How I Used the Web to Syndicate a Print Column

By: Randy Cassingham Editor's note: Randy Cassingham, who used the Internet in an unorthodox manner to establish himself as a syndicated print columnist, was recently hailed by the Los Angeles Times as the "Wrong-Way Riegels of the information superhighway, the computer version of that misguided player from the 1929 Rose Bowl who ran the other way up field." The Colorado journalist's column, This is True, currently appears in U.S. and Canadian newspapers and magazines as well as foreign language print publications in countries such as Sweden and Slovenia. E&P Interactive asked the columnist to tell our writing readers how he did it.

Like half the J-school graduate population, I always wanted to write a column. But I didn't want to follow the traditional slow path to regular syndication, a process that can (of course) take many, many years, even when you have a format or topic that stands out from the crowd. So I took my column idea, mixed it with my online experience (I've been "on the 'net" since 1982), and instead of merely putting my e-mail address next to my byline, I put the column itself on the Internet in July, 1994. Anyone with e-mail can "subscribe" to it for free, and get it every week. Now, a little over two years later, it is read online by an estimated 150,000 people in an absolutely amazing number of countries: 117 so far -- that I know of. It takes my server six to eight hours to load in all the addresses each week, and about 24 hours to deliver all the copies around the world.

What are these people reading? News commentary. Fun news commentary. In This is True, I briefly retell about eight bizarre-but-true news stories from the "legitimate" print news media (no Weekly Star or Enquirer), and punctuate each with a hopefully humorous, often ironic, and/or typically opinionated tagline.

My unusual marketing (giving it away free) and the subject matter (a column that most journalists love) have helped generate quite a bit of good press coverage, not only in the "online" publications (for instance, Internet World magazine proclaimed True "Best in Net Entertainment" in its 1994 year-end roundup), but also in the mainstream press I cover. Newsweek called it "all the news that's not fit to print." The Washington Post said it features "the kind of news items that keep comedians and commentators in business." And the New York Times asked, "How did he get so popular so fast? Well, for one thing, he writes funny stuff." Nice words to help build a following for Yet Another Feature.

So how did this translate into print sales? The more savvy editors are already online, trolling for new talent and fresh content. They are naturally attracted to a feature which says the kinds of things many journalists wish they were allowed to say in their straight news stories. I started to get e-mail from them, asking if they could license the text. You bet; it doesn't usually occur to them that that's the whole idea. And the international scope of the 'net means my media outlets are not confined to the U.S. Indeed, This is True is doing better overseas than at home; in print, it's already running in three languages and in four countries.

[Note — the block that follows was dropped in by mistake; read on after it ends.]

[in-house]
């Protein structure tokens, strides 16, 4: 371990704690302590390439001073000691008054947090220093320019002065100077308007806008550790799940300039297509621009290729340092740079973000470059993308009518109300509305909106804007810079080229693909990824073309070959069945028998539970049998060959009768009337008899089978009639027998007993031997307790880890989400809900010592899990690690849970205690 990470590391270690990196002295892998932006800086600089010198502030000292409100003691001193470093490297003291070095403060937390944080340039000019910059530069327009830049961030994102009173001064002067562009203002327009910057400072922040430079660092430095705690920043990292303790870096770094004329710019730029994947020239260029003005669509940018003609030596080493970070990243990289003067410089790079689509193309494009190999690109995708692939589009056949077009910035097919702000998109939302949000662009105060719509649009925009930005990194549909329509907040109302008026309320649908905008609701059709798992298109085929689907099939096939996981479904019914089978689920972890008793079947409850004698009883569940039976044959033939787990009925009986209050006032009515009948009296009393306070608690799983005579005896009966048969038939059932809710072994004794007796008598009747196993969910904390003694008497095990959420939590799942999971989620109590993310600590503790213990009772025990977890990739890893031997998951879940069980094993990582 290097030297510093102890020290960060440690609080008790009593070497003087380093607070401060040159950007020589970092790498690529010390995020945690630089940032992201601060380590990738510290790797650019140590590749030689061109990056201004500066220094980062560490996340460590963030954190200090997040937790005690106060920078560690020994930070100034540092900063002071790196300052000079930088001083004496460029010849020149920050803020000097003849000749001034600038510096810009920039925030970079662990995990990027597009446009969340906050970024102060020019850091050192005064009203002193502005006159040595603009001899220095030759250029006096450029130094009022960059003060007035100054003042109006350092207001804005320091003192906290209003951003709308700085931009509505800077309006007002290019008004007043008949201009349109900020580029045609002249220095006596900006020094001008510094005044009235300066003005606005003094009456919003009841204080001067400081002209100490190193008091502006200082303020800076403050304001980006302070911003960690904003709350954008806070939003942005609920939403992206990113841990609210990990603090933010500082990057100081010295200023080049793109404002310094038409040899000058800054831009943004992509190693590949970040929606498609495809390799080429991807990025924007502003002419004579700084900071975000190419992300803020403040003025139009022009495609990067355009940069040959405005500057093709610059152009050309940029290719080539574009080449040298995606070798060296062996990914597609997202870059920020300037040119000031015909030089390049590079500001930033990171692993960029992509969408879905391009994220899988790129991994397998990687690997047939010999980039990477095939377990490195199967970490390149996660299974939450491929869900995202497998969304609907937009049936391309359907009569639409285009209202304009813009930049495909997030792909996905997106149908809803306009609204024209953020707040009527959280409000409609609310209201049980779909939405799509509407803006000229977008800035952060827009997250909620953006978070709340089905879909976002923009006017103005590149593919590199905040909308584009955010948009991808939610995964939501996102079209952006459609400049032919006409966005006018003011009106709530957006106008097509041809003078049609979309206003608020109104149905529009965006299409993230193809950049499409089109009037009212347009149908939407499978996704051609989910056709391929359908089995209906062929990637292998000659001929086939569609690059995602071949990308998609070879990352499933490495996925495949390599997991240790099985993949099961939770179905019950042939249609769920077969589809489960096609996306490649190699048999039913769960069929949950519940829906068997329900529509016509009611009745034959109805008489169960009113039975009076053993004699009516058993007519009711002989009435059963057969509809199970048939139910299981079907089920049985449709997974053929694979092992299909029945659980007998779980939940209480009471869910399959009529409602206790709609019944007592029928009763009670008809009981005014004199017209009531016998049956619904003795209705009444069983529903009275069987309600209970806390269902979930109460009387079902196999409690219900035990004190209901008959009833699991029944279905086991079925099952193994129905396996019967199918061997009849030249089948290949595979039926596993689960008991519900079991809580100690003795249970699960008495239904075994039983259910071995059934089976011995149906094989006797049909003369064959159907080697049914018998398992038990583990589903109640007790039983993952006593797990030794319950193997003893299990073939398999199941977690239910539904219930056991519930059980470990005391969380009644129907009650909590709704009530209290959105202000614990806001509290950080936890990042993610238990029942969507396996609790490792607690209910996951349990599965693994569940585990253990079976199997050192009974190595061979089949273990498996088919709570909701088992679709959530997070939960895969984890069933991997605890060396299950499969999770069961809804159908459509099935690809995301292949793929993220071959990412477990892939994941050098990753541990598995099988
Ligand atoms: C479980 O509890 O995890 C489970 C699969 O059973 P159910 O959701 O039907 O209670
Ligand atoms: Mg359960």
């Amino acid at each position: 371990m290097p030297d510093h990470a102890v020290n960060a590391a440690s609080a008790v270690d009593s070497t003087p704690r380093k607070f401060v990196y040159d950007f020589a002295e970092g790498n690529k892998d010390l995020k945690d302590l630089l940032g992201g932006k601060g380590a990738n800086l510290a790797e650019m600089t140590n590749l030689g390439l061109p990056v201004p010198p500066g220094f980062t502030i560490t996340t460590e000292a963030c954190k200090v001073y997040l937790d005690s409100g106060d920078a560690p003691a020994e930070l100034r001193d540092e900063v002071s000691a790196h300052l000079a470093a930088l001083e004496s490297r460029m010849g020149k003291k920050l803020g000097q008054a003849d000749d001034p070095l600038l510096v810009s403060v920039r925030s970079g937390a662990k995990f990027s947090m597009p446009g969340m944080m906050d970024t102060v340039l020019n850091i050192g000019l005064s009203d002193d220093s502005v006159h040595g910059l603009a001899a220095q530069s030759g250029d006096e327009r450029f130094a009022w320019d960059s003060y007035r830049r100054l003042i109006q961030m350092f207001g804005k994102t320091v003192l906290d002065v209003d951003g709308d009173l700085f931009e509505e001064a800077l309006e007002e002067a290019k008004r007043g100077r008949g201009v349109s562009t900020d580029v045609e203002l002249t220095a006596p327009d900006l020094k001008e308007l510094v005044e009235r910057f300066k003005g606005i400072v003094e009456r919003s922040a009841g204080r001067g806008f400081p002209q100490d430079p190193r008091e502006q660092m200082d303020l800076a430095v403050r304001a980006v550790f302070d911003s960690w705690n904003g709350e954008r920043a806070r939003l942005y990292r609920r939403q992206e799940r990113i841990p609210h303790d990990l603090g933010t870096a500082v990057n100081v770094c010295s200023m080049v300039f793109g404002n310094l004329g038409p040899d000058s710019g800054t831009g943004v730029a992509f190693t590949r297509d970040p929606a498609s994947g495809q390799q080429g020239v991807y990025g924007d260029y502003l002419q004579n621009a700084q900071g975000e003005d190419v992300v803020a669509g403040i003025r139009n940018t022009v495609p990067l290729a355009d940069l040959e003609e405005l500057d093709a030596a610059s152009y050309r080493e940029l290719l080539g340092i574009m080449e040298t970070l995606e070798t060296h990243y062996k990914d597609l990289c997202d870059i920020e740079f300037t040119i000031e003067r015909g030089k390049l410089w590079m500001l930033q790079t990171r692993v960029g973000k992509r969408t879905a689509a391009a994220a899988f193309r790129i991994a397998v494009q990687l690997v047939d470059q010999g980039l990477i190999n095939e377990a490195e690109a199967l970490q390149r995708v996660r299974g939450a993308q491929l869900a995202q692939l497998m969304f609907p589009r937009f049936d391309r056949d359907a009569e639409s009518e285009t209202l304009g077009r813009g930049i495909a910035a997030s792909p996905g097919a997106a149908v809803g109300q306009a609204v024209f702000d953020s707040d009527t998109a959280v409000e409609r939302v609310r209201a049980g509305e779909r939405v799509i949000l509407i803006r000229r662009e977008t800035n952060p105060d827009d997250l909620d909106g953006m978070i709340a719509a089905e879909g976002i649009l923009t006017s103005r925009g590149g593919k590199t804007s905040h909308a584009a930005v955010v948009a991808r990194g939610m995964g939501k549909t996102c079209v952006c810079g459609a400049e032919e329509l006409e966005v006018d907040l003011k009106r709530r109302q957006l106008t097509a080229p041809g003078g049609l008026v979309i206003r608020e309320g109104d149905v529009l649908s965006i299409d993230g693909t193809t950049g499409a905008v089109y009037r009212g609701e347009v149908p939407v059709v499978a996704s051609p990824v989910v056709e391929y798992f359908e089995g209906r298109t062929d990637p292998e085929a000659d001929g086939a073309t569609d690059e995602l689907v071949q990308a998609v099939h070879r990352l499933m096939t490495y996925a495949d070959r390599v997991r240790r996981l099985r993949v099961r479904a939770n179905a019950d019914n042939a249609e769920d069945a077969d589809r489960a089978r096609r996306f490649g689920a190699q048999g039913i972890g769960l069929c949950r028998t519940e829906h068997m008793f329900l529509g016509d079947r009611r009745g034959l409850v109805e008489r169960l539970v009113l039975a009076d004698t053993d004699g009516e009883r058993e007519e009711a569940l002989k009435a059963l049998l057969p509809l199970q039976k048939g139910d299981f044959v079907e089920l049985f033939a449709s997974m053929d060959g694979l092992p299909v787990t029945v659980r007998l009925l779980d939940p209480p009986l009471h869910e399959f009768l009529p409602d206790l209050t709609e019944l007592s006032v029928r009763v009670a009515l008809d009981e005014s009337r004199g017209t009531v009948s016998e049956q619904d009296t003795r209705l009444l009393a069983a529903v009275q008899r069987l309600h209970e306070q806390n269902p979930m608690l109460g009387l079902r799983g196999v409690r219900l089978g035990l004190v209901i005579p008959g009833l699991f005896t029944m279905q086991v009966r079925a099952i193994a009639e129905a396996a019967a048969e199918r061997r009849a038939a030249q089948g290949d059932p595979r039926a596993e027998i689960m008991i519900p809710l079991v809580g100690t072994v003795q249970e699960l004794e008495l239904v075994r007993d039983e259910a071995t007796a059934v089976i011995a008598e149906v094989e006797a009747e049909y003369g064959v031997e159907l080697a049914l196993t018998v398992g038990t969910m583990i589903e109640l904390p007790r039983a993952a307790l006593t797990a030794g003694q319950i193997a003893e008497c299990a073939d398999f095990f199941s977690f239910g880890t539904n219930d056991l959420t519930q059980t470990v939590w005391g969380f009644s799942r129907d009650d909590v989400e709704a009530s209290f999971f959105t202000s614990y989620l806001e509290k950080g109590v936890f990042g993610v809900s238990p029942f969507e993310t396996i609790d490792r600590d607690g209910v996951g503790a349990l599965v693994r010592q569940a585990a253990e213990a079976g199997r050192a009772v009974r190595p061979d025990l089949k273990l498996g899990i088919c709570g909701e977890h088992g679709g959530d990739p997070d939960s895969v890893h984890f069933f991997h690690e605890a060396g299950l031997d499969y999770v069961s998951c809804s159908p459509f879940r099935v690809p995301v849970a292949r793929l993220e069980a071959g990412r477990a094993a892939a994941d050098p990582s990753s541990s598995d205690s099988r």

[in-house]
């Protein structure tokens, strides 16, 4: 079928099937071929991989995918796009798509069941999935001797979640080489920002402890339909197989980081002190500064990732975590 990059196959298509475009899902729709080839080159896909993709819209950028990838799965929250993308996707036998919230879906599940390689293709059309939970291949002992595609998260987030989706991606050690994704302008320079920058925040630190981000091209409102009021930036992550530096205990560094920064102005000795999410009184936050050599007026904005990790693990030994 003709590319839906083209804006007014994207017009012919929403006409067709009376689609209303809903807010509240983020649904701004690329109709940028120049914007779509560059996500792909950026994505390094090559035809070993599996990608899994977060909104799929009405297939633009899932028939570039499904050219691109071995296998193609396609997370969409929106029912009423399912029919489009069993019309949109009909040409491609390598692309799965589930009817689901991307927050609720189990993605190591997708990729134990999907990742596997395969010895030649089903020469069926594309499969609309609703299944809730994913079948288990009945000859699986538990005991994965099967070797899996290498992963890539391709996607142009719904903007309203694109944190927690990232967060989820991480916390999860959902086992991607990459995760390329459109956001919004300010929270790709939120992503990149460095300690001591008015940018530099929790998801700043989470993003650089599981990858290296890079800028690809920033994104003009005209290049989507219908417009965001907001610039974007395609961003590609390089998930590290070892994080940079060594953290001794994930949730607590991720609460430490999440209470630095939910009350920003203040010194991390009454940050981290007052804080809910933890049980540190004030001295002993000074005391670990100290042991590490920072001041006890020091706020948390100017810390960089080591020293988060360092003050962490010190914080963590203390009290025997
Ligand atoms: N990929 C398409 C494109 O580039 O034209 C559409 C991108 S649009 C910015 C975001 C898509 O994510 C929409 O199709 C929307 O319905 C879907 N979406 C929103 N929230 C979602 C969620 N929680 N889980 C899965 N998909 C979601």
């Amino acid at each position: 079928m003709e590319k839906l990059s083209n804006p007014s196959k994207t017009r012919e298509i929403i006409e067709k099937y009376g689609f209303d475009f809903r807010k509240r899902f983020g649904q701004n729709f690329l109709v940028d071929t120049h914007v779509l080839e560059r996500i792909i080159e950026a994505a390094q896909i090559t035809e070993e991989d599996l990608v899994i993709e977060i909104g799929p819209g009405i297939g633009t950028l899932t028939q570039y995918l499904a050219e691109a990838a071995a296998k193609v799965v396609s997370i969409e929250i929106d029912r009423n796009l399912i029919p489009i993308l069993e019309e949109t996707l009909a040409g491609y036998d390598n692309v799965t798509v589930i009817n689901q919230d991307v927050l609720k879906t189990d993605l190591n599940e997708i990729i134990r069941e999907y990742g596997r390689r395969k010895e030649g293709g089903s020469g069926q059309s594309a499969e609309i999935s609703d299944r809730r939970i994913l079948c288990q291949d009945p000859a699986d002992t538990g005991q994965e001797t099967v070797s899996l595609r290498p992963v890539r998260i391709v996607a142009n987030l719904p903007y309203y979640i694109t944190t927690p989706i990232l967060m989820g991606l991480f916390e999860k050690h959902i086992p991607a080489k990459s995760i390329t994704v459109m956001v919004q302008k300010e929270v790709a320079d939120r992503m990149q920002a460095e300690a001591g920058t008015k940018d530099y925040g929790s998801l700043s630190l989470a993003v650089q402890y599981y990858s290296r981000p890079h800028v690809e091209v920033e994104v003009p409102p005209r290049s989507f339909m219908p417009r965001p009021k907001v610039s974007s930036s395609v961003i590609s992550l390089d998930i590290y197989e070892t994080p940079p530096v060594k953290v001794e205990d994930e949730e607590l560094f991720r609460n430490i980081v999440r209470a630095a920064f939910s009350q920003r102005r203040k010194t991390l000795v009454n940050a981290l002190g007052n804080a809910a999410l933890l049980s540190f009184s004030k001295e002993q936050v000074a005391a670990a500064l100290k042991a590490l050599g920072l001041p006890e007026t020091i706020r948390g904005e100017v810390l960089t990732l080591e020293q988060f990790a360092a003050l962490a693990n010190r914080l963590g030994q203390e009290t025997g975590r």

Being online -- and asking my print outlets to include my e-mail address next to my byline -- gives me something else that writers crave: feedback. Hundreds of messages a week from readers help me stay in touch with what they're thinking. For instance, early feedback indicated that readers were bothered by some of the more bizarre death stories, so I toned down that aspect.

Currently, I'm self-syndicating, though I'm considering an offer from one of the larger syndicates. It's a tough decision-- give up a lot of control and a large chunk of the income for the imprimatur (and sales ability) of a well-known syndicator, or keep going as-is, using the infrastructure of the Internet to do what in the "old days" only syndicates and wire services could accomplish: quick and efficient distribution. This is new territory, and there are conflicting short- and long-term implications. I haven't signed the contract yet, but I'm already doing well enough that I did "quit my day job" this summer to work full time on True.

Meanwhile, I keep going on the 'net, both distributing the text to print outlets on a "private" feed and to the Huddled Masses reading the "public" distribution a week later. I use my author's note space in the mass version to pitch copies of "True" book compilations; 'net readers have purchased thousands of them. And I continue to say "yes" to just about any editor that comes toward me waving a checkbook -- and just about any reporter looking to write an interesting feature about the guy going the wrong way in the news business.

The Web site Cassingham developed to promote his column can be found at


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